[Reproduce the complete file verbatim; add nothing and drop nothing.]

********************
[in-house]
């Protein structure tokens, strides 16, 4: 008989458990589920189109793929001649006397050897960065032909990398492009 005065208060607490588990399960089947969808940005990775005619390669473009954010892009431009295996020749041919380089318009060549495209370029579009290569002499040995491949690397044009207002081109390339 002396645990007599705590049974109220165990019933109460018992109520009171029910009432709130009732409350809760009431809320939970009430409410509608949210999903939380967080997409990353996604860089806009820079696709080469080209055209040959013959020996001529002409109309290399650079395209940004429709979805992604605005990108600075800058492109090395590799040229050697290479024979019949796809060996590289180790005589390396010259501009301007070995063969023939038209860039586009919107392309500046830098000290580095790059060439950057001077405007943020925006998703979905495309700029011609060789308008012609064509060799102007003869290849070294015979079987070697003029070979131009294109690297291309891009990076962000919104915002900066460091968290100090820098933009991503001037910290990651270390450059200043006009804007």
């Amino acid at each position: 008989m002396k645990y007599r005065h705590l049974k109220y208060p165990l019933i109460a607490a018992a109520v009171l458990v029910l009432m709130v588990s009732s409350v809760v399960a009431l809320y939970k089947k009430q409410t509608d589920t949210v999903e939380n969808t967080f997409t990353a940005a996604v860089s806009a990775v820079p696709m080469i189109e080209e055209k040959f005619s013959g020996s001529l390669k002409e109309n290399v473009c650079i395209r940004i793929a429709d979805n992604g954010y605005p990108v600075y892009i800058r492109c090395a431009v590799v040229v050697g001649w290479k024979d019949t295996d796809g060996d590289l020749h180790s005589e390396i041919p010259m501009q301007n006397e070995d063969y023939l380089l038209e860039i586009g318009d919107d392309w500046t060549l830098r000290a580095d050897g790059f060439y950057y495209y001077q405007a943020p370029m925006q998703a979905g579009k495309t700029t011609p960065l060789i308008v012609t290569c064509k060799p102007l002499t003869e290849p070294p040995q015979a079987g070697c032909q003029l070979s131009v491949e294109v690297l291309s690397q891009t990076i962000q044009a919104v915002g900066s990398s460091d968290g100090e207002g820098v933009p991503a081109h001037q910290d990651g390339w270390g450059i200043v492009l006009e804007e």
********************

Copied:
[in-house]
């Protein structure tokens, strides 16, 4: 008989458990589920189109793929001649006397050897960065032909990398492009 005065208060607490588990399960089947969808940005990775005619390669473009954010892009431009295996020749041919380089318009060549495209370029579009290569002499040995491949690397044009207002081109390339 002396645990007599705590049974109220165990019933109460018992109520009171029910009432709130009732409350809760009431809320939970009430409410509608949210999903939380967080997409990353996604860089806009820079696709080469080209055209040959013959020996001529002409109309290399650079395209940004429709979805992604605005990108600075800058492109090395590799040229050697290479024979019949796809060996590289180790005589390396010259501009301007070995063969023939038209860039586009919107392309500046830098000290580095790059060439950057001077405007943020925006998703979905495309700029011609060789308008012609064509060799102007003869290849070294015979079987070697003029070979131009294109690297291309891009990076962000919104915002900066460091968290100090820098933009991503001037910290990651270390450059200043006009804007």
């Amino acid at each position: 008989m002396k645990y007599r005065h705590l049974k109220y208060p165990l019933i109460a607490a018992a109520v009171l458990v029910l009432m709130v588990s009732s409350v809760v399960a009431l809320y939970k089947k009430q409410t509608d589920t949210v999903e939380n969808t967080f997409t990353a940005a996604v860089s806009a990775v820079p696709m080469i189109e080209e055209k040959f005619s013959g020996s001529l390669k002409e109309n290399v473009c650079i395209r940004i793929a429709d979805n992604g954010y605005p990108v600075y892009i800058r492109c090395a431009v590799v040229v050697g001649w290479k024979d019949t295996d796809g060996d590289l020749h180790s005589e390396i041919p010259m501009q301007n006397e070995d063969y023939l380089l038209e860039i586009g318009d919107d392309w500046t060549l830098r000290a580095d050897g790059f060439y950057y495209y001077q405007a943020p370029m925006q998703a979905g579009k495309t700029t011609p960065l060789i308008v012609t290569c064509k060799p102007l002499t003869e290849p070294p040995q015979a079987g070697c032909q003029l070979s131009v491949e294109v690297l291309s690397q891009t990076i962000q044009a919104v915002g900066s990398s460091d968290g100090e207002g820098v933009p991503a081109h001037q910290d990651g390339w270390g450059i200043v492009l006009e804007e």